Volkswagen is exceptionally proud of its new ID Buzz, so much so that it just published a lengthy documentary detailing its creation. The manufacturer wants you to spend 42 minutes watching its new video, as it runs you through all the important stages that resulted in production Buzz we know today.
The production ID Buzz still retains many of the design cues of the 2017 concept that announced its arrival. That in turn drew heavily from the classic T1 and T2 models, so history and heritage seem to have been important points for VW, maybe more so with the Buzz than some other retro-inspired models from the manufacturer, such as the New Beetle.
After going through how the Buzz was designed and why it looks the way it does, VW moves to explaining some of its technologies it incorporates, as well as how the electric bus is being built. Assembly takes place at Volkswagen’s Hanover facility in Germany opened in 1956, and which currently makes the Transporter, as well as the body for the Porsche Panamera.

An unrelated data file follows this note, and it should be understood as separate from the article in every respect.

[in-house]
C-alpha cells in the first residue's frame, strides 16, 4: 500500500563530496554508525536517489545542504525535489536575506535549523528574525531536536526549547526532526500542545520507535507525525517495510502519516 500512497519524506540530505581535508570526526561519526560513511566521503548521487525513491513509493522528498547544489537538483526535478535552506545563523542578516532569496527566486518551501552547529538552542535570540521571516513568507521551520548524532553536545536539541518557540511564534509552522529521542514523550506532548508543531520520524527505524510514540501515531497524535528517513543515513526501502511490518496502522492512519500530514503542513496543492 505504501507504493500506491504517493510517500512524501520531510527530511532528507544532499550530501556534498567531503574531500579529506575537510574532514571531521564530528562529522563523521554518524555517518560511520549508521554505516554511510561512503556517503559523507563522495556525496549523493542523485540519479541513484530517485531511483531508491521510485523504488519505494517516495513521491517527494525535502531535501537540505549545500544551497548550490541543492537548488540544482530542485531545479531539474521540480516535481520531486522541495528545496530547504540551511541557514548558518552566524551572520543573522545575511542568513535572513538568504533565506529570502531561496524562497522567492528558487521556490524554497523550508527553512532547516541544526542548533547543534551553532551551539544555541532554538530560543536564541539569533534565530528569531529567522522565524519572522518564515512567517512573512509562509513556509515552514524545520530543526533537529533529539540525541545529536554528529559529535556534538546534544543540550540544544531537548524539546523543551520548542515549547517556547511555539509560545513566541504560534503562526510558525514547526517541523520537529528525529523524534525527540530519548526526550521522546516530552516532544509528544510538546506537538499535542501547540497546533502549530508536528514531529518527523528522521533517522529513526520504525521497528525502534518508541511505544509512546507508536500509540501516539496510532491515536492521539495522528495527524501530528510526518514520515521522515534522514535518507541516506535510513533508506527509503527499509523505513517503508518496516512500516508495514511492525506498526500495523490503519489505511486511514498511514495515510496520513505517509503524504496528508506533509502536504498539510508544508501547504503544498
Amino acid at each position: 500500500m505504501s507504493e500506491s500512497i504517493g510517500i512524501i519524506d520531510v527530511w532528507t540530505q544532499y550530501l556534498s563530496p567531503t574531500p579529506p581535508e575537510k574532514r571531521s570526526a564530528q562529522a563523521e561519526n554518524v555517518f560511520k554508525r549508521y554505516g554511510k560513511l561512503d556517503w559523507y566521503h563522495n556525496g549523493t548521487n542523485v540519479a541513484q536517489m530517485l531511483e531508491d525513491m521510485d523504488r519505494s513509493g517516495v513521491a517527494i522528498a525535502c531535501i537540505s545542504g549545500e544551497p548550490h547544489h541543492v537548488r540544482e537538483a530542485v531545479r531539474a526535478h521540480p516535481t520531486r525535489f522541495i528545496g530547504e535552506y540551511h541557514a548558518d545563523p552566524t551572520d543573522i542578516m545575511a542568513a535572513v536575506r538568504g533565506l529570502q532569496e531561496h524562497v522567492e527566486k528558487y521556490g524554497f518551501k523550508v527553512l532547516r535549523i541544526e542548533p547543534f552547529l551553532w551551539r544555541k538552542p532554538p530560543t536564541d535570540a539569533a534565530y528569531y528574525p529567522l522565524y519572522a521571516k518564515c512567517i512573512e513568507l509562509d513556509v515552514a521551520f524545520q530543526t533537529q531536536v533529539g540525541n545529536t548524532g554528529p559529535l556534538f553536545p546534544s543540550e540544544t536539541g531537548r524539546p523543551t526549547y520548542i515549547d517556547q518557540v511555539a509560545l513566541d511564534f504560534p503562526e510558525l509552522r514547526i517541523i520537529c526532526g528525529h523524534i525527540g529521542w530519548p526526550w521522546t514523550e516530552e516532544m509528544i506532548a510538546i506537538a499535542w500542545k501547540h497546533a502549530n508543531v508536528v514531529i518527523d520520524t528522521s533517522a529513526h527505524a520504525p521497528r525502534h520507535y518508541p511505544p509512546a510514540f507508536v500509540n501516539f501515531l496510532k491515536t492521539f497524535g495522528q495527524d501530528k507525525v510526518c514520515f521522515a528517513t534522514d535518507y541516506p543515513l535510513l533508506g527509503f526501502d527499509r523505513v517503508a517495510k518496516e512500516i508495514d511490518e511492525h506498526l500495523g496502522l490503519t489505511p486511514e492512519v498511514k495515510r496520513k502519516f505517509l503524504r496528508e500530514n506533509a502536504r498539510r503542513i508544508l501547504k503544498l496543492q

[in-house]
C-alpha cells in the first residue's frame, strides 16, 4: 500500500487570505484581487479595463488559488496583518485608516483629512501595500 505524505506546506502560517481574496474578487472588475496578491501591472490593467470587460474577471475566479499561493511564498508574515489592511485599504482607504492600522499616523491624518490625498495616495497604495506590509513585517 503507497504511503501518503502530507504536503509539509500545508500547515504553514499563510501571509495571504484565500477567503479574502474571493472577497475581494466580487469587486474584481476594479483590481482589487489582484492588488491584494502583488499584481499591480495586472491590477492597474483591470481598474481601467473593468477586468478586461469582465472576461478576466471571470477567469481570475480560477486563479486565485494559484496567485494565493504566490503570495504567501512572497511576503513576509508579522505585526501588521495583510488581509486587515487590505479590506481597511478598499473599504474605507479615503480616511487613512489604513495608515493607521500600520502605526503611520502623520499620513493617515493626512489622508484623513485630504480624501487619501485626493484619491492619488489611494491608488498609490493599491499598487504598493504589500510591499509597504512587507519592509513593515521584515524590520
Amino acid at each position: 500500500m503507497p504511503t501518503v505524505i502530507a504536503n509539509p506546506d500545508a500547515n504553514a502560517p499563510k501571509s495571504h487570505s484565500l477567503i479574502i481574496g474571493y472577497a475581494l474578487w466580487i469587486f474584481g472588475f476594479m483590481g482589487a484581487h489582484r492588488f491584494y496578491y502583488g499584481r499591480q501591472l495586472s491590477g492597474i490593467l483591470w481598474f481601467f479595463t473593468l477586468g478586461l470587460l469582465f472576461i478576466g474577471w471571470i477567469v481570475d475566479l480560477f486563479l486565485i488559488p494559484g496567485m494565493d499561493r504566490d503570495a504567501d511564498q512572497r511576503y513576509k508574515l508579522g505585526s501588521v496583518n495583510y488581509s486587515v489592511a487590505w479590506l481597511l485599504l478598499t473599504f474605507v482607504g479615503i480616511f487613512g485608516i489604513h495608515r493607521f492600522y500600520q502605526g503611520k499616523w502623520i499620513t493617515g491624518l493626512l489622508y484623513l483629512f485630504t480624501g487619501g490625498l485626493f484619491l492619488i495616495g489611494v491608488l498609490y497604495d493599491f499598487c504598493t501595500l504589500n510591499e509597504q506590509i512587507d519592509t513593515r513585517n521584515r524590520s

Gallery: 2023 Volkswagen ID. Buzz
Throughout its over fifty-year history, the plant produced all versions and generations of the now iconic bus, and continued with the subsequent Transporter and Caravelle models, new versions of which are still in production there today.
Perhaps the coolest part of this long video has to be when they show the actual ID Buzz assembly process, what it looks like partly assembled and what it takes to put it all together. And while it may look a lot like the classic, the new Buzz is cutting edge and Volkswagen even wants to launch a completely driverless version (without a steering wheel, with a rear-facing bench seat in place of the dashboard).
VW will begin Buzz deliveries in Europe before the end of 2022 and in the United States, it will only enter the market in 2024 because the manufacturer made the decision to only sell the long wheelbase variant, which it has yet to revealed (VW is still testing it as a mule these days, so it's not quite ready). The manufacturer also recently pointed to the modularity of the Buzz’s body, hinting that a pickup and other body styles are possible.